What’s the difference between an osteopath, a chiropractor and a physiotherapist?


difference between an osteopath, chiropractor and physiotherapist

No, it’s not a joke, but a question that thousands of potential patients ask every day. We all have suffered from back pain at some point, but what’s the difference between an osteopath, a chiropractor and a physiotherapist? We try to shed some light.

First, all three are regulated professions.

This means that anyone calling themselves an osteopath, chiropractor or physiotherapist has to be registered with the relevant professional body. In the UK, that’s the General Osteopathic Council (GOsC), the General Chiropractic Council (GCC) and the Health and Care Professions Council. They have to demonstrate that they have achieved certain qualifications and expertise before they can be included on the register.

This means that you can check their registrations with the relevant council, and make sure that they are licenced to practise. Both osteopathy and chiropractic are complementary or alternative medicines, the only two that operate under statutory regulation.

Osteopathy is based on the idea that your muscles, bones, and all the bits in between need to work smoothly together for you to feel well.

Treatment often involves massage, and is designed to move and stretch joints and muscles to improve the way they work. Probably the most common reason for consulting an osteopath is for back, neck and shoulder pain, although osteopathy is also effective for other skeletomuscular complaints.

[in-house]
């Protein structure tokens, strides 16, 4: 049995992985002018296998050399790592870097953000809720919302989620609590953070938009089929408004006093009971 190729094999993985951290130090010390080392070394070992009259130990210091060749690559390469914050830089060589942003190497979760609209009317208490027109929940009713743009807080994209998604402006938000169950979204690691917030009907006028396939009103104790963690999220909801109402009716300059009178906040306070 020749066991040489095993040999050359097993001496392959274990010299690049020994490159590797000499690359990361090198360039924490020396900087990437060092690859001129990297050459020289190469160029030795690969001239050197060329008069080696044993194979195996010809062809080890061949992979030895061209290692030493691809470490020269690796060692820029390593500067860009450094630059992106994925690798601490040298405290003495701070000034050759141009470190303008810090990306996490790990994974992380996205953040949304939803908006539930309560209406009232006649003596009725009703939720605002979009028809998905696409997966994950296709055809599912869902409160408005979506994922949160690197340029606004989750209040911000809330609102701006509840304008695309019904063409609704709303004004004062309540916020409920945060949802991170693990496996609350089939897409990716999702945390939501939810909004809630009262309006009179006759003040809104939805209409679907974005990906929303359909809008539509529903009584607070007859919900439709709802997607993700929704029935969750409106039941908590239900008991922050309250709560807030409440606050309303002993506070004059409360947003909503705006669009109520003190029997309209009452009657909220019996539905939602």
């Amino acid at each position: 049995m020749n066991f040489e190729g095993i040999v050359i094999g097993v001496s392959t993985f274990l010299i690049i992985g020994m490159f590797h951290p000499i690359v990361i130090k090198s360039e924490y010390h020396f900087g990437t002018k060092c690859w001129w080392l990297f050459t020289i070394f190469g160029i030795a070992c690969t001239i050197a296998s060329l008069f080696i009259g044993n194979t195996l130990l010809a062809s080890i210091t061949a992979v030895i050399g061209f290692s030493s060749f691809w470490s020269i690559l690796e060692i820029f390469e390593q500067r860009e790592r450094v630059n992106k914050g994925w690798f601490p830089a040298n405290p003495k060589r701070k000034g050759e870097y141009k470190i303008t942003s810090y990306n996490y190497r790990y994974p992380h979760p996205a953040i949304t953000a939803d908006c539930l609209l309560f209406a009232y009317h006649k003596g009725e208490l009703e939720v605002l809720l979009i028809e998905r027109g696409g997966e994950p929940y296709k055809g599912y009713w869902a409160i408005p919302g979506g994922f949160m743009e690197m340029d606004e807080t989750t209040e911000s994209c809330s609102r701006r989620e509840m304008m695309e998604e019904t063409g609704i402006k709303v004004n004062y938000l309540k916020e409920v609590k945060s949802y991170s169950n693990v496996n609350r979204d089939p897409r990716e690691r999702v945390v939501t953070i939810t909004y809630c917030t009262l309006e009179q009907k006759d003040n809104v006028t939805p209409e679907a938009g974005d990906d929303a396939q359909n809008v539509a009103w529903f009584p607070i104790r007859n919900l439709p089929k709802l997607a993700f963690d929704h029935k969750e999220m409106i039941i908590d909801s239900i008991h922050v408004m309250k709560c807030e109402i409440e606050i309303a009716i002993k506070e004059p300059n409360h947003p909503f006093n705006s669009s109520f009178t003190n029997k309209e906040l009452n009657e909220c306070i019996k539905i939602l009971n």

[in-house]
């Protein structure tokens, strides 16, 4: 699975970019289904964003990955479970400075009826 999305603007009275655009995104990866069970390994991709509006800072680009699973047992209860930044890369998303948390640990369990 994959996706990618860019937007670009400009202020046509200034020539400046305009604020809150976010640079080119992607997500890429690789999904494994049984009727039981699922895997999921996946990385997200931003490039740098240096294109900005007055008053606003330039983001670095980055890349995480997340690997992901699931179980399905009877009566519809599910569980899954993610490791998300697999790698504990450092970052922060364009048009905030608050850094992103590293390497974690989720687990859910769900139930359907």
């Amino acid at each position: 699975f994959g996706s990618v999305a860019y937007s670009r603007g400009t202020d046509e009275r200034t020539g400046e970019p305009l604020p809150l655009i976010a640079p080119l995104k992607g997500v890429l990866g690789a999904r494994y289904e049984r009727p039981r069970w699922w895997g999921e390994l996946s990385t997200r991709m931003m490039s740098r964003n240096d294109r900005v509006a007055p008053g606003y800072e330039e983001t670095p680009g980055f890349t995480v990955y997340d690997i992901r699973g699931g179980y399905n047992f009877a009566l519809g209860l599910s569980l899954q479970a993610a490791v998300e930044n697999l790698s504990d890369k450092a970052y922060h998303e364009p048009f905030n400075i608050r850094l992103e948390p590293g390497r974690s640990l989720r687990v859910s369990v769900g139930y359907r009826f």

Some osteopaths are prepared to treat other conditions, on the grounds that everything is connected. There is at present, however, very little robust evidence that osteopathy can help with anything other than joint or muscle pain.

difference between an osteopath, chiropractor and physiotherapist

Chiropractic is also a ‘manual therapy’ focusing on musculoskeletal disorders.

Chiropractors use their hands to diagnose and treat problems with muscles, bones and joints. They use a range of techniques but often focus on manipulation of the spine. Many will only provide treatment for back and neck problems. There is good evidence that chiropractic, along with other manual therapies, is effective against chronic or persistent lower back pain. Evidence of its effectiveness in treating other conditions is more limited, which is why many chiropractors prefer to concentrate on back problems.

Physiotherapy is not a complementary medicine, although some of the approaches used may appear similar.

Physiotherapists, also known as physical therapists, are not doctors. Any physiotherapist who qualified in the UK, however, holds an honours degree or equivalent in physiotherapy. Physiotherapists work to help restore movement and function after illness or injury, using physical approaches. They therefore work with a wide range of patients and conditions. These include back and neck pain, sports injuries, and recovery after stroke. They also extend to work with the cardiovascular system, for example, in someone who has had a heart attack, or with respiratory problems such as asthma and cystic fibrosis.

If you are in doubt as to which type of practitioner you need, it’s good to ask for advice. You can ask your GP, or you can also contact healthcare practitioners directly to describe your needs. Nobody minds a question, and it’s better than wasting your time and money going to the wrong person.

For extra guidance, you can always contact our team of experts to support you by choosing the right specialist that fits your needs.


MR ANDREW GARBETT
Chiropractor

First Visit £60
London
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